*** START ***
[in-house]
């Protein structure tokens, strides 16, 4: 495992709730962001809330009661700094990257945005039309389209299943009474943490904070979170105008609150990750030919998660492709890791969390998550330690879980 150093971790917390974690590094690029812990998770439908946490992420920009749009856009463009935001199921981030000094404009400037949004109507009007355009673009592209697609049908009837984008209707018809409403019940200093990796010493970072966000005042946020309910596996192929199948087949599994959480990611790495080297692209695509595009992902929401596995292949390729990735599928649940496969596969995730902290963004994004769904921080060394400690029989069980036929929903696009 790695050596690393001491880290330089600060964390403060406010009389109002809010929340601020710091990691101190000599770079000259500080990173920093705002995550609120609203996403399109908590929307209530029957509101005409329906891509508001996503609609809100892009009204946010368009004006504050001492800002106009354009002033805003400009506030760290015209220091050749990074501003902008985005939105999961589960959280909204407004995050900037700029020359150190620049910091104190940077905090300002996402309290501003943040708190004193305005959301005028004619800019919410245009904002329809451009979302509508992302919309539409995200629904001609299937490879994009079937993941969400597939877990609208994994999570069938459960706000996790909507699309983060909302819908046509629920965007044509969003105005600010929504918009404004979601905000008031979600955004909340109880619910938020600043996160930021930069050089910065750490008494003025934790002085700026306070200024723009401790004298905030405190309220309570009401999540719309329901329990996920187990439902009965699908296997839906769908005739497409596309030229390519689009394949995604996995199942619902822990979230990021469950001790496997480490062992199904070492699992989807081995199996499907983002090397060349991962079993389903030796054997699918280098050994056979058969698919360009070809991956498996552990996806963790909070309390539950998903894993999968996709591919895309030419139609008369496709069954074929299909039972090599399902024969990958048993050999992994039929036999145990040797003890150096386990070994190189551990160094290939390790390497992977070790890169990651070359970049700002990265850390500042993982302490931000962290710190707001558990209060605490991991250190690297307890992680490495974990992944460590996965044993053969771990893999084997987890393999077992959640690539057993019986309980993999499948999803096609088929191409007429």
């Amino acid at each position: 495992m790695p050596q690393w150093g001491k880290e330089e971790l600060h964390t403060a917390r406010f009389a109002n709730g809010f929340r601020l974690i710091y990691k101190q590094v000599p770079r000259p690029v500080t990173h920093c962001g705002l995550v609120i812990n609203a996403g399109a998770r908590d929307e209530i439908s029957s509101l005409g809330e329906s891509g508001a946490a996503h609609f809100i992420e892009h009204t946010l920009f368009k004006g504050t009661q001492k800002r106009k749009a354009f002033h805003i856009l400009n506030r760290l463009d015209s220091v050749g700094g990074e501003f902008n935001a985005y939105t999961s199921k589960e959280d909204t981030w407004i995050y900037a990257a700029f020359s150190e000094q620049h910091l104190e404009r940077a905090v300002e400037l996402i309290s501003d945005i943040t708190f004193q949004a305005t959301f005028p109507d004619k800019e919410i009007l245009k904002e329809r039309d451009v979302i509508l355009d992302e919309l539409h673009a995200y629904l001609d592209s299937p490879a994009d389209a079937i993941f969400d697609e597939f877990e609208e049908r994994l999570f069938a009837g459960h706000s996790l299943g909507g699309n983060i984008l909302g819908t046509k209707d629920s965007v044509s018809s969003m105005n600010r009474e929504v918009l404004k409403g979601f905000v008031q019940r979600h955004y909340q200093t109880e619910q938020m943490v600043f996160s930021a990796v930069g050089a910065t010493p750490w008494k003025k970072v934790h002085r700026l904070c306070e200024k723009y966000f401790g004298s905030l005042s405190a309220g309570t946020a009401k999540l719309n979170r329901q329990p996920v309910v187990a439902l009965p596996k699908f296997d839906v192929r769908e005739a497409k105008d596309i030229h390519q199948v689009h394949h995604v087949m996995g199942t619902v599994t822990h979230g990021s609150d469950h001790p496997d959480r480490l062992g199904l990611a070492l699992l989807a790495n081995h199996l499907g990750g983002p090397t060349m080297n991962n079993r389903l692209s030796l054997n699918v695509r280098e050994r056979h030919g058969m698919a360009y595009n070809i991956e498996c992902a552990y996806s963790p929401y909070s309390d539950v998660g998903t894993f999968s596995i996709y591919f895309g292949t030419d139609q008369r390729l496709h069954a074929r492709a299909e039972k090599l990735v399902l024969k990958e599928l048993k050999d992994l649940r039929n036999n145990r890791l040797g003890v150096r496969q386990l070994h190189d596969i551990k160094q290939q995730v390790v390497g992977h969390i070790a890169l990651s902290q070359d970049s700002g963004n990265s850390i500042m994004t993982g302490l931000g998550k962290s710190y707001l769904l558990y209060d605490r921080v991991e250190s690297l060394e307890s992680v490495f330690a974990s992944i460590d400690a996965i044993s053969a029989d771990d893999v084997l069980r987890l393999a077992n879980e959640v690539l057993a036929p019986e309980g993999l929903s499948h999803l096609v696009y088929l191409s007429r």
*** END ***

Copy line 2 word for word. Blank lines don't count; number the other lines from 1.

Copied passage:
């Protein structure tokens, strides 16, 4: 495992709730962001809330009661700094990257945005039309389209299943009474943490904070979170105008609150990750030919998660492709890791969390998550330690879980 150093971790917390974690590094690029812990998770439908946490992420920009749009856009463009935001199921981030000094404009400037949004109507009007355009673009592209697609049908009837984008209707018809409403019940200093990796010493970072966000005042946020309910596996192929199948087949599994959480990611790495080297692209695509595009992902929401596995292949390729990735599928649940496969596969995730902290963004994004769904921080060394400690029989069980036929929903696009 790695050596690393001491880290330089600060964390403060406010009389109002809010929340601020710091990691101190000599770079000259500080990173920093705002995550609120609203996403399109908590929307209530029957509101005409329906891509508001996503609609809100892009009204946010368009004006504050001492800002106009354009002033805003400009506030760290015209220091050749990074501003902008985005939105999961589960959280909204407004995050900037700029020359150190620049910091104190940077905090300002996402309290501003943040708190004193305005959301005028004619800019919410245009904002329809451009979302509508992302919309539409995200629904001609299937490879994009079937993941969400597939877990609208994994999570069938459960706000996790909507699309983060909302819908046509629920965007044509969003105005600010929504918009404004979601905000008031979600955004909340109880619910938020600043996160930021930069050089910065750490008494003025934790002085700026306070200024723009401790004298905030405190309220309570009401999540719309329901329990996920187990439902009965699908296997839906769908005739497409596309030229390519689009394949995604996995199942619902822990979230990021469950001790496997480490062992199904070492699992989807081995199996499907983002090397060349991962079993389903030796054997699918280098050994056979058969698919360009070809991956498996552990996806963790909070309390539950998903894993999968996709591919895309030419139609008369496709069954074929299909039972090599399902024969990958048993050999992994039929036999145990040797003890150096386990070994190189551990160094290939390790390497992977070790890169990651070359970049700002990265850390500042993982302490931000962290710190707001558990209060605490991991250190690297307890992680490495974990992944460590996965044993053969771990893999084997987890393999077992959640690539057993019986309980993999499948999803096609088929191409007429």